Death of Justice could mean more conservative Tennessee Supreme Court

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Tennessee Supreme Court Justice Cornelia Clark, a trailblazer who sat on the high court for 16 years, died last week.

  • Clark was the second woman to serve on the Supreme Court. She earned a reputation as an inquisitive and passionate jurist with a zest for the law.

  • She was also the first woman to serve as a judge in a rural Tennessee county.

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What they're saying: "Connie Clark was a role model to women, girls, and all people in Nashville and throughout Tennessee," the YWCA of Middle Tennessee said.

  • Former Gov. Phil Bredesen, who put Clark on the court in 2005, told The Tennessean that "her reputation for fairness and grace offers a model for anyone seeking to serve the public."

Clark will lie in state in the Tennessee Capitol Wednesday from 10am to 2pm.

The big picture: Gov. Bill Lee is now tasked with appointing a replacement for Justice Clark, which creates the possibility for Tennessee's highest court to shift further to the right.

What it means: The Supreme Court was composed of two Democrat-appointed justices (Justice Clark and Justice Sharon Lee) and three appointed by Republicans ( Justice Jeffrey Bivins, Justice Holly Kirby, and Chief Justice Roger Page).

  • Hanging in the balance is a lawsuit from Metro challenging Gov. Lee's education voucher law, which was struck down by a lower court and upheld on appeal. The Supreme Court heard oral arguments earlier this year.

What they're saying: Prominent Nashville attorney Charles Robert Bone, a Democrat, offered two possible appointees currently employed by the Lee administration: Brandon Gibson, chief operating officer for the governor's office, and Lang Wiseman, deputy to the governor and chief counsel.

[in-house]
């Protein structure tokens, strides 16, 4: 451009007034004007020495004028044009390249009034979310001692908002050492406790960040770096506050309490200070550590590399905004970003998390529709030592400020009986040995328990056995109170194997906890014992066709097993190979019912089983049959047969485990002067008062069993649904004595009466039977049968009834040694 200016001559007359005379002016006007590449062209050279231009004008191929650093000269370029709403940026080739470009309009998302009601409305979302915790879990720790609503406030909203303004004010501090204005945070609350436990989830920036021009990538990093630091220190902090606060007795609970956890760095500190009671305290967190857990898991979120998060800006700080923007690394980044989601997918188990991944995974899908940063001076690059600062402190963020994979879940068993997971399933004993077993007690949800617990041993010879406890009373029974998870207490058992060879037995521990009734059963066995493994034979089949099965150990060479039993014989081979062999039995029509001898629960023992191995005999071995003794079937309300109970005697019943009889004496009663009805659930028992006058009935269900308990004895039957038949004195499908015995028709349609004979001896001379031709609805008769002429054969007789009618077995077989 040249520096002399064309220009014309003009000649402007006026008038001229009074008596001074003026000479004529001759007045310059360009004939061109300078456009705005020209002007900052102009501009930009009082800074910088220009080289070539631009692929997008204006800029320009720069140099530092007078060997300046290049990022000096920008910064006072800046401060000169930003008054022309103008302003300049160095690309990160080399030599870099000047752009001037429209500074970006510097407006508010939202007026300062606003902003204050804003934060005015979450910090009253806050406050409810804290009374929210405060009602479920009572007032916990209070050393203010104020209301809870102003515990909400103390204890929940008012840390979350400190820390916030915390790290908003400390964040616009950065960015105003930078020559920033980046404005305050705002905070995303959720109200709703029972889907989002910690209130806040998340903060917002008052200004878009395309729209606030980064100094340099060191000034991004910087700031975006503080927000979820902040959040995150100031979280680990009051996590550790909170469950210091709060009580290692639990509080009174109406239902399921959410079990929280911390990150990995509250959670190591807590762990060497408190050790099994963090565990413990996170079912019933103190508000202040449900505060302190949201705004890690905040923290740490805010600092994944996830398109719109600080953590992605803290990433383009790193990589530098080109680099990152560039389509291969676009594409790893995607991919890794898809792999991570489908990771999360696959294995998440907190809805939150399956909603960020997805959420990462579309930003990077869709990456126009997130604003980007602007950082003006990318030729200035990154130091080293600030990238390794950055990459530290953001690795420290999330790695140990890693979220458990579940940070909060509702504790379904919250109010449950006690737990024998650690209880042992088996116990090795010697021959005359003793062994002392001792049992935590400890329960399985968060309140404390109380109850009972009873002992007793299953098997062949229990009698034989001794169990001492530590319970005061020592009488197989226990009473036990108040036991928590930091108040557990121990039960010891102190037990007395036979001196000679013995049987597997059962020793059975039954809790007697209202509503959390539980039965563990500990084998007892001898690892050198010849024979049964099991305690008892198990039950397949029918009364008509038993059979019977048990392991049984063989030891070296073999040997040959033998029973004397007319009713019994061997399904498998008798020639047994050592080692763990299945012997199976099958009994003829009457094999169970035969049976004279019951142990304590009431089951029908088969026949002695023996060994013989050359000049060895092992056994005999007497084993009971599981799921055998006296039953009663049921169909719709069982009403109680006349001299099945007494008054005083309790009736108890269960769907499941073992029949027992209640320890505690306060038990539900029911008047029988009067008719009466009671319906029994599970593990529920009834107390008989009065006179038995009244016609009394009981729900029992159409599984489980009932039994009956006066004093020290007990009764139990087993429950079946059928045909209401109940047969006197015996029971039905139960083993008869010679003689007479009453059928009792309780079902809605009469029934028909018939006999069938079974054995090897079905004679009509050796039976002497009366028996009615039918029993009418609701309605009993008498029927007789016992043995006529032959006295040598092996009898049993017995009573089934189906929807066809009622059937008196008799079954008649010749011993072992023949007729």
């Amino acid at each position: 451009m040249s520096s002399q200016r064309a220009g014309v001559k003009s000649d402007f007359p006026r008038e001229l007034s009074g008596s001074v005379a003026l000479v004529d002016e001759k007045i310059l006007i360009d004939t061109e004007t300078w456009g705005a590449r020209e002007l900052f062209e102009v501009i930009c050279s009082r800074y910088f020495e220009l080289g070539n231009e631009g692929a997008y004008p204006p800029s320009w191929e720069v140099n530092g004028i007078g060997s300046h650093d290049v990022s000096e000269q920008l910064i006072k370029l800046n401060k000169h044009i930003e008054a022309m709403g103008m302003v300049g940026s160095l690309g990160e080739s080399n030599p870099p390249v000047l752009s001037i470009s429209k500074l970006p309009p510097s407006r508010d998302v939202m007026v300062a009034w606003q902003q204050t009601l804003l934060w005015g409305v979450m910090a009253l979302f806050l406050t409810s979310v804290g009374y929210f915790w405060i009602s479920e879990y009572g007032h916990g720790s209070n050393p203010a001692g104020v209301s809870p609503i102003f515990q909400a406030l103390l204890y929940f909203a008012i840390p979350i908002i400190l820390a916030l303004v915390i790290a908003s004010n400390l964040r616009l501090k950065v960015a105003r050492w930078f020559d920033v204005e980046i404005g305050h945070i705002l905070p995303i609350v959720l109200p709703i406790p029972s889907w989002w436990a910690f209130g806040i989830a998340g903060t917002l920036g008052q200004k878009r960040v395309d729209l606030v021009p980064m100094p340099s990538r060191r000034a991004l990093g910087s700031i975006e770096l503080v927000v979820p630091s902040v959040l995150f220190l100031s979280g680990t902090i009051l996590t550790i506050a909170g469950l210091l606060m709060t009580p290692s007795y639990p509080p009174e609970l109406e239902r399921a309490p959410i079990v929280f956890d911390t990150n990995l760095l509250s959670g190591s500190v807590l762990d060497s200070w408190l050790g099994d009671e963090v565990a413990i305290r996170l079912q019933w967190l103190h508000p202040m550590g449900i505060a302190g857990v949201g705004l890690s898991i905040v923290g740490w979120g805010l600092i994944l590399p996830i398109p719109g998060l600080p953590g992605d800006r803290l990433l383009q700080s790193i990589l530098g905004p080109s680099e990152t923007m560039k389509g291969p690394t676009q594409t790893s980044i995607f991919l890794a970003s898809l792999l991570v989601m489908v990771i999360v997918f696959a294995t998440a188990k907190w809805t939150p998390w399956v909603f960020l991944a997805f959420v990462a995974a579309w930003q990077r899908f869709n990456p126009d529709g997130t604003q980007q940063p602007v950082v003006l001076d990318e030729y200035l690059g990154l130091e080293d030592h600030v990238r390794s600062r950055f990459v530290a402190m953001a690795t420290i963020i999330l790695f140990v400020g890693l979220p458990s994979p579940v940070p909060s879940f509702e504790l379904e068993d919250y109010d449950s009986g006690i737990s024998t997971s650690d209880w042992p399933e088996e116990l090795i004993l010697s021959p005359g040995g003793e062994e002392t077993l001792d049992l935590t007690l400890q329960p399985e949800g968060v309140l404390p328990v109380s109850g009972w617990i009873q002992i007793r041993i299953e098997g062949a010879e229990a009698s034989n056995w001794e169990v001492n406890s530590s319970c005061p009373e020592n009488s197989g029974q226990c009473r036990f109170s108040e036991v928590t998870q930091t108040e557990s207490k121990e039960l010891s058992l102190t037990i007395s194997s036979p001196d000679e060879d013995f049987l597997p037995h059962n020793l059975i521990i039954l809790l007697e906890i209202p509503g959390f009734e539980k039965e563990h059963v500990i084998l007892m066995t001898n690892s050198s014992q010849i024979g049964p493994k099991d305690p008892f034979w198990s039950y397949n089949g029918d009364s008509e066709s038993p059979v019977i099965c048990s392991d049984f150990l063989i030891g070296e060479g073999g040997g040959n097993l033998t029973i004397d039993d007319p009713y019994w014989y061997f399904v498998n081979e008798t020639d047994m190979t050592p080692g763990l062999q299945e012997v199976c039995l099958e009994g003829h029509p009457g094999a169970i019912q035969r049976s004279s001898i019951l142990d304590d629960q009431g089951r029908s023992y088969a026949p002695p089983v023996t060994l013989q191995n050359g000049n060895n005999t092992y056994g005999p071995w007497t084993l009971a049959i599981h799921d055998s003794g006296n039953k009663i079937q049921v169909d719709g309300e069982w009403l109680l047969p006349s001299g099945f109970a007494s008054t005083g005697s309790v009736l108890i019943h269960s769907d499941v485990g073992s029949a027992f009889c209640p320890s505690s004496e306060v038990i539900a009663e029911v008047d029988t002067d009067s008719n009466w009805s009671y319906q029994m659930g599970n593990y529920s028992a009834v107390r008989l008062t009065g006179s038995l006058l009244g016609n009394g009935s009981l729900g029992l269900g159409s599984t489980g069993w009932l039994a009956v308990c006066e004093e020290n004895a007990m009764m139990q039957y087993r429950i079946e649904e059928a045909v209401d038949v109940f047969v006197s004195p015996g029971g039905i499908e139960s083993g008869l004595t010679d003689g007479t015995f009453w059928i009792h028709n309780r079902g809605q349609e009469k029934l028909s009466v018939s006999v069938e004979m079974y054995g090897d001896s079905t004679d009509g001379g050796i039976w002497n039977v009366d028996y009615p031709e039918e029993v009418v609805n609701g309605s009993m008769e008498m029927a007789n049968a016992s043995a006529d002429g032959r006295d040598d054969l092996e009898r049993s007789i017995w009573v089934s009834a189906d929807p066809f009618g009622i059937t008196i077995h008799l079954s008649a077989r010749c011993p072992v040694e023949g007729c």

• "With this being Gov. Lee's first nomination to the Supreme Court and moving the court to a 4-1 Republican majority, it will be interesting to see the approach that the administration takes," Bone told Axios.

  • "The governor clearly has at least two potential justices within his office – both of which would be highly qualified and neither viewed as overtly partisan."

Context: The political composition of the Supreme Court and the Court of Appeals has been the subject of intense interest by Tennessee Republicans.

  • In 2014, then-Lt. Gov. Ron Ramsey ran a campaign to defeat three Supreme Court justices in their retention elections. Ramsey failed and all three Democrats were retained by voters.

What's next: The Supreme Court will meet in the coming days to decide how to handle pending cases that were heard while Justice Clark was on the bench.

  • In a statement to Axios, the court said it would "determine what action, if any, is necessary to take as a result of the vacancy Justice Clark's passing leaves on the Court."

Editor's note: An earlier version of this story misidentified Associate Justice Jeffrey Bivins as the chief justice of the Supreme Court. Roger Page became chief justice on Sept. 1, succeeding Bivins.

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